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Mikimoto's first pearl boutique opened in Tokyo's fashionable shopping district, Ginza, in 1899. His exceptional gems created high demand and Mikimoto stores soon followed in London, Paris and other major cities. Mikimoto's passion and ceaseless dedication to pearls led to many exciting developments, and helped his nation prosper in the global arena. As an inventor, he enthusiastically exhibited his products and created many astounding displays that spread the renown of Mikimoto cultured pearls.
In 1910, a traditional Japanese fan and screen lavished with Mikimoto cultured pearls were the focal points of the Anglo-Japanese Fair in London. At the 1926 World's Fair, the Mikimoto Pagoda dazzled the public with over 12,000 pearls in a platinum setting. At the 1939 New York World's Fair, a pearl model of the Liberty Bell drew gasps from visitors.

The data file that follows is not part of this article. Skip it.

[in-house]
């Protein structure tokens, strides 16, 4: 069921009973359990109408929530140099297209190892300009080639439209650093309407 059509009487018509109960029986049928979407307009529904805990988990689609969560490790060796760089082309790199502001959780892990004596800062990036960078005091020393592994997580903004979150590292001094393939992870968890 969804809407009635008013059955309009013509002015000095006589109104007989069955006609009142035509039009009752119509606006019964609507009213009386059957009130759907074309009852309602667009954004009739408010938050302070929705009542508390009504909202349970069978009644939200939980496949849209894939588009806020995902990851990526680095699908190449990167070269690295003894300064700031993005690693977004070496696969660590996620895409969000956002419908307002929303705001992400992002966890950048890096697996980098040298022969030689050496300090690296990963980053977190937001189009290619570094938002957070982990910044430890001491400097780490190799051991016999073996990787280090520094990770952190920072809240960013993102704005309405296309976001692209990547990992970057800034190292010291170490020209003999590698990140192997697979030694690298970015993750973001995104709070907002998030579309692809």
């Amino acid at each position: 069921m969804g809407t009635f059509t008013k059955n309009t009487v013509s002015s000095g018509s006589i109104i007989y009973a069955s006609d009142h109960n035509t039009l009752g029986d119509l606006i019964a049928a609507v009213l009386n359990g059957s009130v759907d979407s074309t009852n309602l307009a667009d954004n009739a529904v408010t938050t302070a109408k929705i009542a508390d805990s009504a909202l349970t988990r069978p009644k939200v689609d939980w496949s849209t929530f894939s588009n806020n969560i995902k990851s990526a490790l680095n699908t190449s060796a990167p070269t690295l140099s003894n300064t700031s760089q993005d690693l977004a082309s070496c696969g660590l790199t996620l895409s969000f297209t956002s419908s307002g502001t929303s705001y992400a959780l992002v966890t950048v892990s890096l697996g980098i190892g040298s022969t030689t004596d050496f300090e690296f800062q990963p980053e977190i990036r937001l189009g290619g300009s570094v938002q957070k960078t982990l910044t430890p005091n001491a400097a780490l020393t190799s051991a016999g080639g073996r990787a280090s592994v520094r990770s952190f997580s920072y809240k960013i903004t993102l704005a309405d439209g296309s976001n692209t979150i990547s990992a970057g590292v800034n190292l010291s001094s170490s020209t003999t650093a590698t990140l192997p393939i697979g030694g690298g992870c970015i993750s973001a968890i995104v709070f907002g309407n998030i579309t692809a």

As an ambassador of cultured pearls, Mikimoto personified Japan's reputation for quality goods and helped to build its global trade. Many honors were bestowed on him: he was appointed to the House of Peers; introduced to Thomas Edison; received in audience by Emperor Showa; and received by the Empress Dowager when she visited Tatokujima Island.
Upon his death at age 96, after building one of the greatest names in luxury jewelry, Mikimoto was awarded the Grand Cordon of the Order of the Sacred Treasure. Today, his brand and his vision live on. Mikimoto cultured pearls are in demand more than ever as among the most chic and glamorous gems a woman can own, recognized worldwide for superb quality and elegant design.